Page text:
Chief among these holdings is a group of Cervantes’s works, including the ﬁrst edition of Don Quixote, Dr. Rosenbach’s favorite book, and documents in Cervantes’s hand. The Continental Literature collection also includes a complete, 56-volume copy of George Louis Leclerc, Comte de Buffon’s Histoire naturelle, générale et particuliére with 2,978 plates; a presentation copy of Erasmus’s Novum Testamentum (1519) with woodcuts by Hans Holbein; and small but signiﬁcant holdings in French literature, ranging from an illuminated manuscript of Guillaume de Deguilleville’s Trois pélerinages (1437) to manuscripts of Emile Zola and Anatole France and the rare second edition of Jean Cocteau’s Le Livre Blanc, illustrated by Cocteau and including one of his original drawings.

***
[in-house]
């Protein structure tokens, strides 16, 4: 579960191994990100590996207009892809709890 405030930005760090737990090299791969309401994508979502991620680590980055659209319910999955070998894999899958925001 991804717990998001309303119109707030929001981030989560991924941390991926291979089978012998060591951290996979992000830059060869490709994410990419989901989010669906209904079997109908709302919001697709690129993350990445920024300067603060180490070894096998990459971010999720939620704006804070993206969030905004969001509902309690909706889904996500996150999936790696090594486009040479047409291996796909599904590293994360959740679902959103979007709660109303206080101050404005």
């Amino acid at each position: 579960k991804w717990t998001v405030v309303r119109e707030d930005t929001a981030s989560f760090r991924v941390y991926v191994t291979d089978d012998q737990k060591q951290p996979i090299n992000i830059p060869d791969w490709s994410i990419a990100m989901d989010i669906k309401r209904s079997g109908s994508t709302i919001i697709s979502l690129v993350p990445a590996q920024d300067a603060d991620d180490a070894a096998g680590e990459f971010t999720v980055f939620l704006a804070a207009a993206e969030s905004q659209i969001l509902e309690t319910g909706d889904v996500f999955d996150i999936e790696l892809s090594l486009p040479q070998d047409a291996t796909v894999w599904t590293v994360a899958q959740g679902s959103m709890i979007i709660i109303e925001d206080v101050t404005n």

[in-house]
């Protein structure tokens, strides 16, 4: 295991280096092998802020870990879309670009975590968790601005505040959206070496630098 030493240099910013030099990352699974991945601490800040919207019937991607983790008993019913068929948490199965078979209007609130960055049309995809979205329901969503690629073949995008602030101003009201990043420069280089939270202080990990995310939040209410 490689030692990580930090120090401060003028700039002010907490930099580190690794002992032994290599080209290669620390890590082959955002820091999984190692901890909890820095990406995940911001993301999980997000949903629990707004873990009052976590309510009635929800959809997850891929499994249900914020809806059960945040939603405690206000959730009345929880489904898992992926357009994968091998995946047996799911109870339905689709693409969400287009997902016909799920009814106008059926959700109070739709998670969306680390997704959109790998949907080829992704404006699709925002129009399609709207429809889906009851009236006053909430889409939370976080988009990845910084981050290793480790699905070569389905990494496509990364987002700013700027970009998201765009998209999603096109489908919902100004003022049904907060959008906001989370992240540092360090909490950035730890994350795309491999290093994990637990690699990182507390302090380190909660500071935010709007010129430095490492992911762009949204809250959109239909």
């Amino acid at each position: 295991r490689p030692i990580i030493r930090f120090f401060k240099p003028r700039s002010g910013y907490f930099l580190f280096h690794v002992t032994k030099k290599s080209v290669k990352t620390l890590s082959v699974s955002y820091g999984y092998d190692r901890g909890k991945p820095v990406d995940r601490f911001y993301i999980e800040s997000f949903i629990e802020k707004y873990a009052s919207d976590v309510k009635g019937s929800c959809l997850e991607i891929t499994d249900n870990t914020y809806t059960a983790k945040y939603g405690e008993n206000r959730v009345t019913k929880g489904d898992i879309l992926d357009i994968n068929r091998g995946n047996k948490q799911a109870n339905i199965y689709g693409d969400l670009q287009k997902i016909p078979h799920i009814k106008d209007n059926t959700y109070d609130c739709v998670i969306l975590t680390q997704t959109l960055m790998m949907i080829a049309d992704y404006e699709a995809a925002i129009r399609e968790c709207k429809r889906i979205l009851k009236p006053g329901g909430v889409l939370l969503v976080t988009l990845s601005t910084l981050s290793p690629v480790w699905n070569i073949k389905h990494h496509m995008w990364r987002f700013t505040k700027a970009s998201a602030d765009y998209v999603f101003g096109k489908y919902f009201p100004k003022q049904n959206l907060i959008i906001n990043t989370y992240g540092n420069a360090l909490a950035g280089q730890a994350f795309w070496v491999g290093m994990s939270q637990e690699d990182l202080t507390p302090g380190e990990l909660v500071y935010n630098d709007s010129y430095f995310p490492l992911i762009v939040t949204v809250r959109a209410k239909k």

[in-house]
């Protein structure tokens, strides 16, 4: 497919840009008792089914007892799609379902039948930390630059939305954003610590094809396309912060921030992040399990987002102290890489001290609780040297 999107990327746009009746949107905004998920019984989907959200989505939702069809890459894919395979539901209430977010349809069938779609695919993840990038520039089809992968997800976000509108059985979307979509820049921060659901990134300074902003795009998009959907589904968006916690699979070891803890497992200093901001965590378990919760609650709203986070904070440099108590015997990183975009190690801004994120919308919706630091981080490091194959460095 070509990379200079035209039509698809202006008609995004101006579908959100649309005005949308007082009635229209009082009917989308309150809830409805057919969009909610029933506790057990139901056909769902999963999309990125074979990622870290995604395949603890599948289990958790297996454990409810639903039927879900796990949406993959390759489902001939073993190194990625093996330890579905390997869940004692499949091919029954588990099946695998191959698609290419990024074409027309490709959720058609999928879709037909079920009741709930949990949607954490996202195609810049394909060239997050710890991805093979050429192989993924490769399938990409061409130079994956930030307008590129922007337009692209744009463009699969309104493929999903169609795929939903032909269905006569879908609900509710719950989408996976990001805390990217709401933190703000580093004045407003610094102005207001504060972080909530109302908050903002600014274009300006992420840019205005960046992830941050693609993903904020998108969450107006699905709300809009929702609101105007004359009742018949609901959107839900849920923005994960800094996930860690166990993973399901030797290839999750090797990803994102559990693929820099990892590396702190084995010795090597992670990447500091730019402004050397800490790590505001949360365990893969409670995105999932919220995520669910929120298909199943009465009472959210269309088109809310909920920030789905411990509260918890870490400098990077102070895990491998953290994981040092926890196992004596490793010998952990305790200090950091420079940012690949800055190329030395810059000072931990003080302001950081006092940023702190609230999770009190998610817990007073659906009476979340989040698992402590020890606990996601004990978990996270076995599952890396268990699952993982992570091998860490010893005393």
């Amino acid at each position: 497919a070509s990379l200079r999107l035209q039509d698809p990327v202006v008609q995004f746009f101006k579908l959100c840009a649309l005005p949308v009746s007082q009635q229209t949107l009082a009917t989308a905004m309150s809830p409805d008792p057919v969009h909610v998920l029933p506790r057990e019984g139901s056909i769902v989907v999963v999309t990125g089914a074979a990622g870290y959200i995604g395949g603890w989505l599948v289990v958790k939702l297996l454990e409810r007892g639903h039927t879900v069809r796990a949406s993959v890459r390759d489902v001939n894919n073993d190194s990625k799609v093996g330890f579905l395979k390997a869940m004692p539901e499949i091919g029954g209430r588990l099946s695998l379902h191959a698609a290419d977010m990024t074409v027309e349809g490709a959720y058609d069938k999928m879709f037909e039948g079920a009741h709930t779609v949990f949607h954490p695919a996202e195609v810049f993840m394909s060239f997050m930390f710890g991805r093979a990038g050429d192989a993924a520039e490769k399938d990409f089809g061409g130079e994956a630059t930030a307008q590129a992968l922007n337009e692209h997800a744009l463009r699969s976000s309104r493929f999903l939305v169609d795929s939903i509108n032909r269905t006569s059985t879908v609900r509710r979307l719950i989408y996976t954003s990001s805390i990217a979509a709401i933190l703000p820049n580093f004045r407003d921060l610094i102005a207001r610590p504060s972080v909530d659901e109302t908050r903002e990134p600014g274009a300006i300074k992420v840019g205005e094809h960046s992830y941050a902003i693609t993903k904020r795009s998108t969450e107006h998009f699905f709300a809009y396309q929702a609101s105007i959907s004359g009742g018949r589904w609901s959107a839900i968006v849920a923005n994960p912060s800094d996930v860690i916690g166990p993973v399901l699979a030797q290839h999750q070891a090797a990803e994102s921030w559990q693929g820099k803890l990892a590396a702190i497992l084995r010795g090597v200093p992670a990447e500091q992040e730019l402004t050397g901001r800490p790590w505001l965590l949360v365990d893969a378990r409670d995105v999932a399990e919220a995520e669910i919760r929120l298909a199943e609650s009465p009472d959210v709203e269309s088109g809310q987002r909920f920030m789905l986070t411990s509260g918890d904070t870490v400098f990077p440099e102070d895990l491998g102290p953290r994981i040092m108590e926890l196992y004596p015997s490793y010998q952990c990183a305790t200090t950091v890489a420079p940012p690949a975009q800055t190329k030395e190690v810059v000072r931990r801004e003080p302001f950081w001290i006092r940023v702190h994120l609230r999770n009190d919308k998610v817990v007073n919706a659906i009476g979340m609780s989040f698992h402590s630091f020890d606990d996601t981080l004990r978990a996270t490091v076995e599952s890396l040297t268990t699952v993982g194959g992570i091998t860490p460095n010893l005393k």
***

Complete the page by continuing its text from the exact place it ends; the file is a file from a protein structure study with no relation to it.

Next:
Did you know that pop-up books have been around for hundreds of years? The earliest examples of movable books — some as early as the thirteenth century! — were used for adult education. Books on subjects ranging from human anatomy to artistic perspective used tabs, flaps, and fold-outs to illustration information that was best conveyed …